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East Versus West: Challenging The Binary And Stereotypes

1755 words - 8 pages

In many types of English literature as well as society itself, the idea of us versus them, or you are with me, and against them, come into play. This idea of there being a lack of a grey area creates this black and white dichotomous separations that pit people or groups against each other. However, the false dichotomous, or binaries come with consequences and negative stereotypes in areas where they are applied liberally and incorrectly. In addition, when there is a gray area, the people in the middle ground often ignored or marginalized by the extremes. This binary of east versus west has only increased in the years since the World Trade Center attacks in New York City on September 11, 2001. However, while many look at the East and West as two mutually exclusive stories, both the East and West share an overlap in several major areas, including art, religion, religious and political freedom, and history.
Art has had a major influence in both Islamic, representing the East, and non-Islamic Christians, representing the West. In the book, My Name Is Red, author and famous Turkish novelist Orhan Pamukr, dissects the heart of 16th century Turkey as is straddles the edges of both Europe and Asia. Through his storytelling, Pamuk uses unusual perspectives to demonstrate the struggle against what some on the Turkish court considered a negative influence of the west creating the idea of the binary. While writing from unique outlooks, Pamuk also metaphorically uses red the color of love, describing Islam as the love between the Prophet Muhammad and Allah. This idea of a binary is exemplified between members of the Sultan’s inner circle or advisors and artists. In this tale of struggle, the book focuses on the court of Sultan Murat III, who reigned over modern day Turkey from 1574-95, and was responsible for attempting to celebrate the thousand-year anniversary of the Hegira. The central plot of the book focuses on a western offshoot to the classical Persian tradition of miniature art painting. One painter on the court, Elegant, objects to this new offshoot of art and painting and is murdered and thrown into a well (Pamuk, 1). This struggle demonstrates that in terms of art there was indeed a breakdown of the binary. Although with many forms of paintings, the East and the West also enjoyed poetry, examined greatly in Safi’s Memories of Muhammad, as well as fine architecture, In addition, to this the controversy surrounding the artwork, religious freedom was another topic.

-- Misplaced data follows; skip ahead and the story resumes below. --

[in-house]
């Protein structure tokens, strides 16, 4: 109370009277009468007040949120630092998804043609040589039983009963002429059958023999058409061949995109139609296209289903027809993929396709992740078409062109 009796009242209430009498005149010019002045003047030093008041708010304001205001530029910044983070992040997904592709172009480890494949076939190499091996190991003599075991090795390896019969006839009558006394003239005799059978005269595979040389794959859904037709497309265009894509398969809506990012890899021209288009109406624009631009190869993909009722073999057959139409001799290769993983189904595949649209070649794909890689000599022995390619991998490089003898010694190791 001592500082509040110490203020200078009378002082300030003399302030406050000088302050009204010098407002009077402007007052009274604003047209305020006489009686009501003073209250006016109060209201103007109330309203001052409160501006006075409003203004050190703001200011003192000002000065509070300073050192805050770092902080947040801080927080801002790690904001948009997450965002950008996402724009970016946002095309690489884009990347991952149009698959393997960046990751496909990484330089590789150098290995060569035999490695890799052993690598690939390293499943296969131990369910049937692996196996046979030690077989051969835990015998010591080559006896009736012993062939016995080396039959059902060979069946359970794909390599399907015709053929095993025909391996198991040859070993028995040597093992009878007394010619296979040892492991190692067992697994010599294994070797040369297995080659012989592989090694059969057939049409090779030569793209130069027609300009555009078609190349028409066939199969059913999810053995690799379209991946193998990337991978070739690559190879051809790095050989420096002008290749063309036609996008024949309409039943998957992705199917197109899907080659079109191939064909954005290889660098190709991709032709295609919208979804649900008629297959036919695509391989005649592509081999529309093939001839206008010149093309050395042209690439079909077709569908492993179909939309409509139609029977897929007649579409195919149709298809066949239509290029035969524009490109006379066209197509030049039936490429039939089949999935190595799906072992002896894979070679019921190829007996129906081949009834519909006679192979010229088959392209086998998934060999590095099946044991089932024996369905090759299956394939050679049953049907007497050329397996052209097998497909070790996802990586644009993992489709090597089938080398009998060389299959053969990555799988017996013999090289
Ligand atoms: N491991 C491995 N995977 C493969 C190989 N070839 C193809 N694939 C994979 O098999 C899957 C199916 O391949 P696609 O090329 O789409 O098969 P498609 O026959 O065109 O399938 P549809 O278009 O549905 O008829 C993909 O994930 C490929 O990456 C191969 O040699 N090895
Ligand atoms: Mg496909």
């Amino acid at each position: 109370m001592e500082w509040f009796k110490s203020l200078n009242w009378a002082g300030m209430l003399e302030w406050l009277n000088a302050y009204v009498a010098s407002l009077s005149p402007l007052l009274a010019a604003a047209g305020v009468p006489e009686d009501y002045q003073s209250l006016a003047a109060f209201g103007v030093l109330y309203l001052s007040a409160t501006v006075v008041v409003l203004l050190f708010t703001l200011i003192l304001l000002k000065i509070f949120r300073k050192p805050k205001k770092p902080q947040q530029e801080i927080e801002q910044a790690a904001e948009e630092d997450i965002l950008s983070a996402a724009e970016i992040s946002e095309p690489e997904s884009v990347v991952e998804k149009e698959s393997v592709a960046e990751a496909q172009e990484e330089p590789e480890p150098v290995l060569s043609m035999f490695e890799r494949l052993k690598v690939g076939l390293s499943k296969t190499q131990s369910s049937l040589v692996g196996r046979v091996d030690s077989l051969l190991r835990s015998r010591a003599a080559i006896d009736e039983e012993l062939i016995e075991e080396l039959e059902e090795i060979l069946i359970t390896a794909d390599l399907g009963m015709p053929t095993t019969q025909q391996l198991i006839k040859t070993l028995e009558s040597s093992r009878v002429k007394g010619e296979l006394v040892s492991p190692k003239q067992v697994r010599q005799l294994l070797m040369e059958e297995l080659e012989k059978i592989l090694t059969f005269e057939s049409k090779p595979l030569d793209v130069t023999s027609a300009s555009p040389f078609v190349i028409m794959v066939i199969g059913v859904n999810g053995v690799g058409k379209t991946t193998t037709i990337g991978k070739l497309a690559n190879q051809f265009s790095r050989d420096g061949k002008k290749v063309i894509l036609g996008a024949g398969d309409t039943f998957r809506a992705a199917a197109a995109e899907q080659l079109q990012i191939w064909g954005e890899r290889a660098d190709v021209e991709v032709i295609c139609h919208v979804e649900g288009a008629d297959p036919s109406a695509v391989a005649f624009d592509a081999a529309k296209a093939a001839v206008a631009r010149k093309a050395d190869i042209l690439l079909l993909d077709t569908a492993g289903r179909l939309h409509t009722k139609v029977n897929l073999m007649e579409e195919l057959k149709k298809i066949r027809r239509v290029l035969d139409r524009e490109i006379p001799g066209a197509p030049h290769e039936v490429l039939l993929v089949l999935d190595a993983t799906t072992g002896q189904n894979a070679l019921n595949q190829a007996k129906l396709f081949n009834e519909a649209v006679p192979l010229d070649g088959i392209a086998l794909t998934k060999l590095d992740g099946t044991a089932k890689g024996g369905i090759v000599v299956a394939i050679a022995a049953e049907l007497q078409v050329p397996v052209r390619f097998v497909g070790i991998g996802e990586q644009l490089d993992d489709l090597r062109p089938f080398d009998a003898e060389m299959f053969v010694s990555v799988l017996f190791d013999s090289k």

Historically, during the same period Pamuk wrote his novel on, the Ottoman Empire had a system called the millet system. The millet system, according to “The Middle East and Islamic World Reader,” the millet system was, “was created to integrate the Christian population into the Ottoman Empire. More broadly, the state granted political autonomy to the protected communities of Christians and Jew (the dhimmi) living among Ottoman domain” (Gettleman, Schaar: 41). During this same period, in...

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